More than a quarter of women under 50 have experienced domestic violence by a male partner. Artist Corbin Shaw has collaborated with Women’s Aid to launch a new campaign highlighting the rise of domestic abuse during major football events such as the 2022 FIFA World Cup. The campaign was launched on Friday 25th of November, the International Day for the Elimination of Violence Against Women. The following statement was released by Women’s aid: “Football doesn’t cause domestic abuse but a big game can be the catalyst for increasing or more severe abuse. If you’re a survivor who needs support, please reach out to us. We understand, and we will believe you.” Shaw has created a series of St George’s Cross flags featuring alternative football slogans which attempt to amplify this alarming trend and shift the narrative towards a collective solution.
The St George’s Cross flags are accompanied by a thrilling and powerful minute-long film. A single shot panning across an ordinary English suburb where we see people enjoying the game and hear celebratory chants. The camera slowly lingers towards an emotive last shot - the mood shifts, the music stops and we become more precarious. A large flag hangs outside of a house warning us that “He’s coming home” – a sombre and chilling twist on the popular slogan “It’s coming home.” “One point six million women experiencing domestic abuse need your support too,” the final text reads. The spot aired for the first time after England’s second group game against the United States, the flags will be found on billboards all across the United Kingdom, and post-campaign, the flags will be auctioned with all proceeds going to Women’s Aid.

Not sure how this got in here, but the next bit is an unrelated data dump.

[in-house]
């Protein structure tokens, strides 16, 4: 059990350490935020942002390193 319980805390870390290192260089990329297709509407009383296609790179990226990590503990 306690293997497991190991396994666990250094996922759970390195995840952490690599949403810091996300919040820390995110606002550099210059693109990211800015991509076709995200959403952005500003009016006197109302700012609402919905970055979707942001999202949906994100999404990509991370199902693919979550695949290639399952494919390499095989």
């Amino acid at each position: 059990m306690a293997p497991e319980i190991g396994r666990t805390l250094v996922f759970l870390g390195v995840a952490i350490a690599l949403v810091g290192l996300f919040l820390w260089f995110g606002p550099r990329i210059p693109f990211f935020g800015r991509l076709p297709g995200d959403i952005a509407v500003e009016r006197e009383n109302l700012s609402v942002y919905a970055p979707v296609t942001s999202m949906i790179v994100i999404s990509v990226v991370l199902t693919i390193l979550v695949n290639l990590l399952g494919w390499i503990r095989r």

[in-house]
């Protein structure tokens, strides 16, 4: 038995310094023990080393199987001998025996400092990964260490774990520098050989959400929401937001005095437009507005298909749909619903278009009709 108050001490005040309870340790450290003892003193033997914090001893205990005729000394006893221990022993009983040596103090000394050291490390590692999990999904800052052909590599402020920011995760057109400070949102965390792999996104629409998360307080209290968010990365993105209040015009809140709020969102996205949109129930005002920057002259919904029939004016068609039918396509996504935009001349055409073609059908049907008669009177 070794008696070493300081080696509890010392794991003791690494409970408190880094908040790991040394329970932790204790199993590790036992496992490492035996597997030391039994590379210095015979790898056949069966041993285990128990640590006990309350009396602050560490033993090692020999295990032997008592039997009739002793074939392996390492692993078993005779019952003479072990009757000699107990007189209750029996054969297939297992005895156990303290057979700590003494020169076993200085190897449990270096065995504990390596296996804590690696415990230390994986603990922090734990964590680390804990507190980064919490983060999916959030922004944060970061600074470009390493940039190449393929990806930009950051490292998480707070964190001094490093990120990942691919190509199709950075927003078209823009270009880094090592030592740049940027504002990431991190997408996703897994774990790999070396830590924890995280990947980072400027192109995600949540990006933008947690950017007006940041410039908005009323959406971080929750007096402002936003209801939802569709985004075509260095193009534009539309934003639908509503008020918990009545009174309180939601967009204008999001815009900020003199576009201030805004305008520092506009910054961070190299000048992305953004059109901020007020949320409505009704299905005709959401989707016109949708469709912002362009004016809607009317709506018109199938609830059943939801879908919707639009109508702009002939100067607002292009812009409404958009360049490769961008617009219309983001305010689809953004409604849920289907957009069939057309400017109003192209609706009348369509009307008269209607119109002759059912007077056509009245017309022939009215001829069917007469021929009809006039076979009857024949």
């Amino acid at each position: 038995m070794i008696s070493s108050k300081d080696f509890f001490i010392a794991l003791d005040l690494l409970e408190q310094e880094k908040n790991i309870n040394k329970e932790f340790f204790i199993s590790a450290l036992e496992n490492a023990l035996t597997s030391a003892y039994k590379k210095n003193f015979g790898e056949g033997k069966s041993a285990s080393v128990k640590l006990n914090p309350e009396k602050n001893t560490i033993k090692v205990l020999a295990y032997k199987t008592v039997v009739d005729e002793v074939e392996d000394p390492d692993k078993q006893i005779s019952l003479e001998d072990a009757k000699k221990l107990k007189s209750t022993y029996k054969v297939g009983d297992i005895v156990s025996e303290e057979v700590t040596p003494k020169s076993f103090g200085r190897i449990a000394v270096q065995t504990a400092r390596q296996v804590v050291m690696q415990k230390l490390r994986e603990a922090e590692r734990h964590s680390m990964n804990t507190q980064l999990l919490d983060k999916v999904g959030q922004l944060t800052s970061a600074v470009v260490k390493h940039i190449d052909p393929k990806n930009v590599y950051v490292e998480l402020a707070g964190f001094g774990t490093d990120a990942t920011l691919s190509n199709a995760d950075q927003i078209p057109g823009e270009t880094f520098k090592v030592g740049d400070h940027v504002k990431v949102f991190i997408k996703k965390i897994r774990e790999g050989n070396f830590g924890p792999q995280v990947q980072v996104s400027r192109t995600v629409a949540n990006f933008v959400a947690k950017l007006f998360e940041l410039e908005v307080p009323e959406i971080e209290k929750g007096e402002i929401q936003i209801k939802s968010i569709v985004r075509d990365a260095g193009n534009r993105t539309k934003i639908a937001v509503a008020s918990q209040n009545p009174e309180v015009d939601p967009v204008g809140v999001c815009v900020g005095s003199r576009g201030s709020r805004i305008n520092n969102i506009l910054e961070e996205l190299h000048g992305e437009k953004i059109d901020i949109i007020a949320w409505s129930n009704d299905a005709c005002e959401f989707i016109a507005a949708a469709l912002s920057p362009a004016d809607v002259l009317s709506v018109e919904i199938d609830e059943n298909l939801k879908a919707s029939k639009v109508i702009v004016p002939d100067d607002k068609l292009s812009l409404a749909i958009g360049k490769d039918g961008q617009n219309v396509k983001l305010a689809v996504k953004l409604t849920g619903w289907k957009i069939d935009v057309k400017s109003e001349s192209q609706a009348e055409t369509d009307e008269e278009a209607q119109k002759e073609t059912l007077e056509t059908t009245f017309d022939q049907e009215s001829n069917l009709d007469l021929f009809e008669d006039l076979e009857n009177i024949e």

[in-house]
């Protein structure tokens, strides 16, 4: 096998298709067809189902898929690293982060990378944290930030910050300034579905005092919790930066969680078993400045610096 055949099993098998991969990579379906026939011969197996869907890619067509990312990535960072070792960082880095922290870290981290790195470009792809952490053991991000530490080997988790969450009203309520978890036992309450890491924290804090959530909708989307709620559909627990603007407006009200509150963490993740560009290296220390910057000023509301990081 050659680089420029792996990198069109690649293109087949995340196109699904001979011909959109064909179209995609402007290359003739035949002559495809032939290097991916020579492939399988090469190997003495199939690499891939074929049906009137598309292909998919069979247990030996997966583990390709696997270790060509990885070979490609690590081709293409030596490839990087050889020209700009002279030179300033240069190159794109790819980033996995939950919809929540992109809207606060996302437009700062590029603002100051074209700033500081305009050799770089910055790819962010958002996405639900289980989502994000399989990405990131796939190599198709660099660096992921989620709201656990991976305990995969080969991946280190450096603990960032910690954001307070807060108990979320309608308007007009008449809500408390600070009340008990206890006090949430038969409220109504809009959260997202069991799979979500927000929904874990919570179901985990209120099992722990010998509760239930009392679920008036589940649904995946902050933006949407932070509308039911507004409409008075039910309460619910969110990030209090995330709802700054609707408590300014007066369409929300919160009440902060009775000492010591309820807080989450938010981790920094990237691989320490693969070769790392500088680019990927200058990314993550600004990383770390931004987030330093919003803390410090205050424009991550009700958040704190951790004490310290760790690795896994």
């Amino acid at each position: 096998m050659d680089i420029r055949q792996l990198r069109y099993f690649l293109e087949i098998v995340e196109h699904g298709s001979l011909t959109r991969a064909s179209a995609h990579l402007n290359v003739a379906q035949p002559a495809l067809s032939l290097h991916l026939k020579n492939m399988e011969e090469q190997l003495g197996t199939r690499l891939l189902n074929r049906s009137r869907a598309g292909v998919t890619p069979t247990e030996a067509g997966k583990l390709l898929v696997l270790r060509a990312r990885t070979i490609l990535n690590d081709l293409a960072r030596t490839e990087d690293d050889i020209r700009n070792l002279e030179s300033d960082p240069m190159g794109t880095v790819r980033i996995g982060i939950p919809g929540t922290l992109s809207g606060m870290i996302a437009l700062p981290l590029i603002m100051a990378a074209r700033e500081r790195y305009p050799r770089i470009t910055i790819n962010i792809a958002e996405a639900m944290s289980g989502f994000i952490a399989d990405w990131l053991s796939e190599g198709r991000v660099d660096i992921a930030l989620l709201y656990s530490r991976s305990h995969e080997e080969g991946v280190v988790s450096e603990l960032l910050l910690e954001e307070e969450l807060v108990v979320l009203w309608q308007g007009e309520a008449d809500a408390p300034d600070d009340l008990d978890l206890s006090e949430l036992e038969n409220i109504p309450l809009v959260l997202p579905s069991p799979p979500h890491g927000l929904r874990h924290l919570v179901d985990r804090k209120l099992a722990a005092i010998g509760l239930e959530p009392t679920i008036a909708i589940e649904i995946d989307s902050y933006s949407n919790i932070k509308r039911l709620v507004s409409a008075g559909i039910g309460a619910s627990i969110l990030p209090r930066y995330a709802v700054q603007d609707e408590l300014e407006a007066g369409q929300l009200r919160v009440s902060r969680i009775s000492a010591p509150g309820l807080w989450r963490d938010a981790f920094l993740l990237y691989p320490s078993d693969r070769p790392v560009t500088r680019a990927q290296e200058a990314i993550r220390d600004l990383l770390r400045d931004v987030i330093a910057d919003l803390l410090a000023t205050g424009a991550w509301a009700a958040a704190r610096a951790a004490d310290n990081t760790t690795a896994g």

This year’s World Cup is taking place during the winter, meaning that the cold weather and dark evenings will see an increase in the number of fans who choose to remain home and watch the tournament. Recent studies show how violent incidents at home increased by thirty-eight per cent when the English football team lost and were twenty-six per cent higher when the team won or drew a game. A carry-over effect also takes place, with domestic violence still at an eleven per cent increase the day following an England match. This World Cup is no different. If all of us can collectively support our favourite football team, it is imperative that we also come together to build a world where domestic abuse is no longer tolerated.
Appalling studies confirm that more than one out of four women have been victims of abuse by a partner, however, the true figure is said to be higher as many women are unwilling to report abuse due to fear they’ll be judged or not believed. Levels of abuse rose during the coronavirus pandemic. Findings suggest that domestic violence starts early – twenty-four per cent of teenagers aged 15-19 have experienced intimate partner violence in their lifetime, this cohort and women aged 20-24 are the most at risk for domestic violence. 
The campaign wants to reassure women that they’re not alone, with increased awareness ultimately helping the charity to save lives. “There is a role to play for everyone in helping to end domestic abuse, and raising awareness of the support available during major tournaments like the upcoming World Cup can help many women living with abusive partners, We ask everyone to help share this important campaign at a time when many women need to know how to get support,” says Farah Nazeer, chief executive of Women’s Aid. “The World Cup appears a reason for many to party, however delight and expectation can turn into despair and conflict with the kick of a ball. Although it is difficult to say the tournament is a causal factor, the prestigious tournament does concentrate the risk factors into a short and volatile period, thereby intensifying the concepts of masculinity, rivalry and aggression.” said a police officer participating in the domestic violence report. 
We stand strong with domestic abuse victims, we want people to step up – everyone has a role to play in ending abuse, whether this involves directly helping survivours or by stopping outdated myths and victim-blaming.
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